Today I received a reply to my letter to the Government Equalities Office. And here it is:

Dear Mr Broughton,

Thank you for your letter of 23 September 2014 regarding the legal recognition of asexuality.

I am sorry to hear that you have experienced prejudice because of your asexuality. However, the Government believes that an amendment of discrimination law based on attitudes to asexuality would not be appropriate.

Discrimination law is based on protection for people against discrimination because of particular characteristics (described as “protected characteristics”). These are, in the Equality Act 2010: age, disability, gender reassignment, pregnancy and maternity, marriage and civil partnership, race, religion or belief, sex and sexual orientation. These characteristics also reflect EU legislation. As you recognise, the sexual orientation characteristic is defined as a person’s sexual orientation towards persons of the same sex, the opposite sex, or either sex, which explicitly does not cover asexuality.

A strong evidence base has built up over time that people with these protected characteristics have faced serious discrimination affecting their employment prospects and access to goods and services, like housing, health services and education, leading to disadvantage for themselves and their dependants. As there is not the same level of robust evidence for discrimination on the basis of asexuality, the Government is not looking to bring forward this change in discrimination law.

That said, there are situations in which an asexual person is protected by the Equality Act — for example, the Act bans discrimination based on the perception that someone does have a protected characteristic, or because they are associated with someone who has that characteristic.

If you would like advice on your experience of discrimination, you can contact the Equality Advisory and Support Services (EASS). The EASS provide [sic] bespoke advice and in-depth support to individuals with discrimination problems and can be contacted on the following number: 0800 444 205 (or textphone 0800 444 206). Their website is at:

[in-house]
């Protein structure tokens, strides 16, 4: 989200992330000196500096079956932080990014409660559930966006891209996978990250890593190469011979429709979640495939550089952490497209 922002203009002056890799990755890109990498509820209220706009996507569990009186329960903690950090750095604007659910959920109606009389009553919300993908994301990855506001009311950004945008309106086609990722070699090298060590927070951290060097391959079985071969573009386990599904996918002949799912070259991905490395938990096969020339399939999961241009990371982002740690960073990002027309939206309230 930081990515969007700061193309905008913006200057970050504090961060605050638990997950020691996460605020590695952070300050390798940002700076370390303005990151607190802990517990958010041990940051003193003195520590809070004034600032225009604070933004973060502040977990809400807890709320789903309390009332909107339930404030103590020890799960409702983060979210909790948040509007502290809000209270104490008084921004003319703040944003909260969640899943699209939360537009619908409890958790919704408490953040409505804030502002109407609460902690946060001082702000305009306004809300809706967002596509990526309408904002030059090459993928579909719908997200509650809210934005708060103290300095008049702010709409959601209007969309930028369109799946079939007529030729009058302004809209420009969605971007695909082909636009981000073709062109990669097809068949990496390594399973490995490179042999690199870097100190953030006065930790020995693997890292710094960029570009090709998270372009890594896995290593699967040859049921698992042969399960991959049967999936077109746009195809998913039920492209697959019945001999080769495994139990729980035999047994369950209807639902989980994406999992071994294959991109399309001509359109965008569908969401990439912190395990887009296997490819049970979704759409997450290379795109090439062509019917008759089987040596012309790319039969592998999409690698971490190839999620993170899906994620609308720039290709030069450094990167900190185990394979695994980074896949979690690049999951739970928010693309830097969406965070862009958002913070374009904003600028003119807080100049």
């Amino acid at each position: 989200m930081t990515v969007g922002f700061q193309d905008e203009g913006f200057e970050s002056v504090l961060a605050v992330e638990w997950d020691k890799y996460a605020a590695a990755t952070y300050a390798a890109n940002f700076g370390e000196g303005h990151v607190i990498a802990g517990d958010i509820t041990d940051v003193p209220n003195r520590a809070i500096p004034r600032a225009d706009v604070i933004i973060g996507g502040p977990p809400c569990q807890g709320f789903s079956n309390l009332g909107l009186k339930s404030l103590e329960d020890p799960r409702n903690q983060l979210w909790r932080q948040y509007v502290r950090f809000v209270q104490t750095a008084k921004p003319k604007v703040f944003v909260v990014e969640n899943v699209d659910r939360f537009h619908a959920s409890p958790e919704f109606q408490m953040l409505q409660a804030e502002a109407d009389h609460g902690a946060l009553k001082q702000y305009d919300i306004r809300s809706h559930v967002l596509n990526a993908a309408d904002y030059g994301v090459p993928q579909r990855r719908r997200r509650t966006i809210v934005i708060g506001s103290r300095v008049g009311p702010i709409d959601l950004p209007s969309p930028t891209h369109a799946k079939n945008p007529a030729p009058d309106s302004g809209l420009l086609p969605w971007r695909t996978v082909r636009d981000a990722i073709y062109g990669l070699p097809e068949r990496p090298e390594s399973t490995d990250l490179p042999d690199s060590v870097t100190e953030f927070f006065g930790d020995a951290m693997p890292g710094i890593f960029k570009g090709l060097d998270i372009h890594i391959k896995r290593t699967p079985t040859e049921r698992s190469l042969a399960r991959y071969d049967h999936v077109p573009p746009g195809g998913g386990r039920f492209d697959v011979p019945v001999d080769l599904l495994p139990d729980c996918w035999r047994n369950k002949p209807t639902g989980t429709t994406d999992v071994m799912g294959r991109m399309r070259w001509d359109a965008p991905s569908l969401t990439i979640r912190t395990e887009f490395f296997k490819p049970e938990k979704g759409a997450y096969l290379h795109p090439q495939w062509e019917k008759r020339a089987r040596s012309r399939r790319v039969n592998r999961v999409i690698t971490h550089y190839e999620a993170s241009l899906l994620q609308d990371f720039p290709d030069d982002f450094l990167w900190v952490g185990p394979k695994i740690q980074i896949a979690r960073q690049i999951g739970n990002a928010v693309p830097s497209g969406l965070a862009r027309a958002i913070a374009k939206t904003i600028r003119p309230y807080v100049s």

I hope this is helpful to you.

Yours sincerely,
Lucy Kennedy,
Policy Assistant, LGB&T Equality

Clearly this isn’t good news. The only hope of getting protection by law and from Government is to be discriminated against and reporting it. The paragraph about the protection we do have is of little comfort: we are only protected if people assume that we have a sexual orientation towards either sex and then discriminate against us.

Unfortunately, discrimination against asexuals can, does, and will happen. It is legal to discriminate against asexuals. And the Government are unwilling to do anything about because they do not believe it is necessary. In fact, the Equality Act is an example of discrimination against asexuals.

The political parties appear to have no appetite to outlaw such discrimination either.

So what’s next? Well, there’s the long game. Be discriminated against. Be accused of frigidity. Be sent to counsellors and therapists. Be sent to doctors for “corrective treatment”. Be sent to others for “corrective treatment”… Be hassled to get married and have children. Be told you’re not normal, that you’re a freak, that you’re not human. Then report these incidents (they are not crimes, though, remember). Then hope enough people are brave and persevering enough to report them. Then hope Government notices these incidents and debate a change.

This is not good enough.

The alternative is to campaign. Win hearts and minds. Share understanding, breed knowledge. Get people to contact their local MPs. Get people to sign a petition. Make Government notice. Make Government legally recognise asexuality and protect asexuals.

This is the letter I sent to the GEO to which they replied.